A serious eating disorder characterized by uncontrollable episodes of eating large amounts of food followed by purging (self-induced vomiting) to avoid gaining weight, bulimia eating disorder will impact almost two percent of adult women in their lifetime.
Although bulimia nervosa, like all other eating disorders, is a pervasive mental health disorder, evidence-based bulimia nervosa treatment provided by eating disorder therapists in residential facilities is highly effective and strongly contributes to long-term recovery.
In addition to dialectical behavioral therapy and cognitive behavioral therapy, acceptance and commitment therapy (ACT) represents another psychotherapeutic technique that can help clients with bulimia nervosa learn to rationally evaluate and accept unpleasant emotions and thoughts without feeling compelled to act on them.
Bulimia Treatment Using Acceptance and Commitment Therapy
One of ACT’s main goals is to allow bulimia nervosa clients to safely experience a state of “creative hopelessness,” or the realization that eating disorder behaviors do nothing to relieve their anxiety and depression.
For example, therapists applying ACT will point out to clients that although they may have lost 50 pounds or more, they still feel “fat” and are unsatisfied with their body image. By showing a client that struggling to control or repress distressing emotions inevitably causes even more distress that perpetuates symptoms of bulimia eating disorder.
Inducing “creative hopelessness” helps clients develop a stronger sense of behavioral flexibility and mindful acceptance of unwanted emotions. As a subtype of behavior therapy, acceptance and commitment therapy involves utilizing traditional behavioral approaches to bulimia nervosa and other eating disorders, such as self-monitoring and exposure therapy.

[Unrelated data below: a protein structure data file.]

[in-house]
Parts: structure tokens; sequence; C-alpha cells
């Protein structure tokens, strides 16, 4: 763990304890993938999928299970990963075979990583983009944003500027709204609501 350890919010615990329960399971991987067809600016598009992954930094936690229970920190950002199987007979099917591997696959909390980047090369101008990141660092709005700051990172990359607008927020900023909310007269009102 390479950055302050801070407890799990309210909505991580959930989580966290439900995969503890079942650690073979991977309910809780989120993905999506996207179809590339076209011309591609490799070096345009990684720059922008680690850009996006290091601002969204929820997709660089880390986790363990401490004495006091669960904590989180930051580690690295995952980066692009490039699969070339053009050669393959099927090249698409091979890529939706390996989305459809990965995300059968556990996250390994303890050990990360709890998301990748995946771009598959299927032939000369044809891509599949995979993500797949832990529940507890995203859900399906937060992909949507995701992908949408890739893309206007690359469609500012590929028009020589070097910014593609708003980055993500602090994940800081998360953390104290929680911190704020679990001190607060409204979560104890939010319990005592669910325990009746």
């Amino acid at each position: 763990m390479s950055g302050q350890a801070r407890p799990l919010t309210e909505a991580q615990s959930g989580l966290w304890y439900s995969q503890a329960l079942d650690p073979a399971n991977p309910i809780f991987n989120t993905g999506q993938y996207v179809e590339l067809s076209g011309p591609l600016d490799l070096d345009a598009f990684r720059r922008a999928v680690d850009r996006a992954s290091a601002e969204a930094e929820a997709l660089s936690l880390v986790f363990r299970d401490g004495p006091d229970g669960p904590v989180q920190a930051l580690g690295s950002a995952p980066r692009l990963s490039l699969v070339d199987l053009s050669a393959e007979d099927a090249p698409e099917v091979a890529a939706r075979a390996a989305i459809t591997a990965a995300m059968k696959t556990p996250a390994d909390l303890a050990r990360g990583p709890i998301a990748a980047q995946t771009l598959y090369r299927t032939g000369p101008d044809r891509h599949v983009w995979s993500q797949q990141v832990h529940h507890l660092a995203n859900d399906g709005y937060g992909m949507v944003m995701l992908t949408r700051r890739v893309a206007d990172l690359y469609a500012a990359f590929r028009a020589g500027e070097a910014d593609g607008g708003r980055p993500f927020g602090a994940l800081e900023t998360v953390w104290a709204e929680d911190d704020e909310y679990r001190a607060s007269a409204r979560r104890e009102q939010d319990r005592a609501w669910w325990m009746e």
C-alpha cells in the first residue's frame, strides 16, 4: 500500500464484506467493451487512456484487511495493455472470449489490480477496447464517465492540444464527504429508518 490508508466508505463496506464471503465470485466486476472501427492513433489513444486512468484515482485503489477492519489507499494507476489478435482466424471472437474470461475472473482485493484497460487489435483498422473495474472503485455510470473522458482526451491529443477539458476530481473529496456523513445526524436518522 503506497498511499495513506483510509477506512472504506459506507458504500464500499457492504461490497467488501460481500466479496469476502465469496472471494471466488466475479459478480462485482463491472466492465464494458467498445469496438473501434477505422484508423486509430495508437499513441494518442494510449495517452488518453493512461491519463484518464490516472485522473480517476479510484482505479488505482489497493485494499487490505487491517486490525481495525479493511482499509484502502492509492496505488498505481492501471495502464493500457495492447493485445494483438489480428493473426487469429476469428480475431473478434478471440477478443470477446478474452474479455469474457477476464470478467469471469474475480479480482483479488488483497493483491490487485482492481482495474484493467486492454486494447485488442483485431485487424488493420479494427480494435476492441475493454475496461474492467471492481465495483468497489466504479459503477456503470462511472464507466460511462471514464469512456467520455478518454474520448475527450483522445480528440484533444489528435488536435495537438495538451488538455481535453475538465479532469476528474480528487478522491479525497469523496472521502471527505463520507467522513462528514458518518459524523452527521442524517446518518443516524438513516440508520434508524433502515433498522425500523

In addition, ACT inspires clients to stop struggling with distressful feelings and thoughts by using mindful acceptance techniques that further promote the motivation to let go of eating disorder behaviors. Bulimia nervosa treatment therapists believe that the lack of motivation to change is associated with the narrow view clients hold regarding their life goals – how they appear and restricting food intake to achieve their idea of perfection.
Acceptance and Commitment Therapy and Mindfulness
Mindfulness is learning how to maintain focused awareness of the moment instead of drifting into thoughts or emotions derived from prior experiences. Clients in bulimia nervosa treatment recovery programs are taught how to be mindful by therapists using evidence-based techniques that help increase awareness of the five senses while staying in touch with “in the moment” emotions. ACT does not endeavor to stop or modify unwanted feelings or thoughts but encourages clients to develop a compassionate, personal relationship with their unique experiences.
Mindful awareness is an important component of accepting and committing to allowing unpleasant external and internal experiences occur instead of coping unproductively with bulimia eating disorder behaviors. For example, individuals are taught to recognize negative thoughts like “I am a failure as a person” and change the thought to “I am having a thought that I am a failure.”
This cognitive exercise separates clients from the self-identifying aspect of negative thoughts and significantly reduces the ability of that thought to provoke fearful, anxious emotions. Therapists may instruct clients experiencing panic and anxiety during bulimia nervosa recovery to breathe deeply and use mindfulness techniques to allow themselves to “make room” for the fullness of the anxiety without minimizing or worsening it.
Bulimia nervosa treatment programs available at residential eating disorder centers are individualized to ensure clients receive the right kind of therapy best suited to address their unique needs. If you or someone you know is suffering from an eating disorder, call today to learn more about getting help for bulimia nervosa, anorexia nervosa, binge eating disorder and all other types of eating disorders.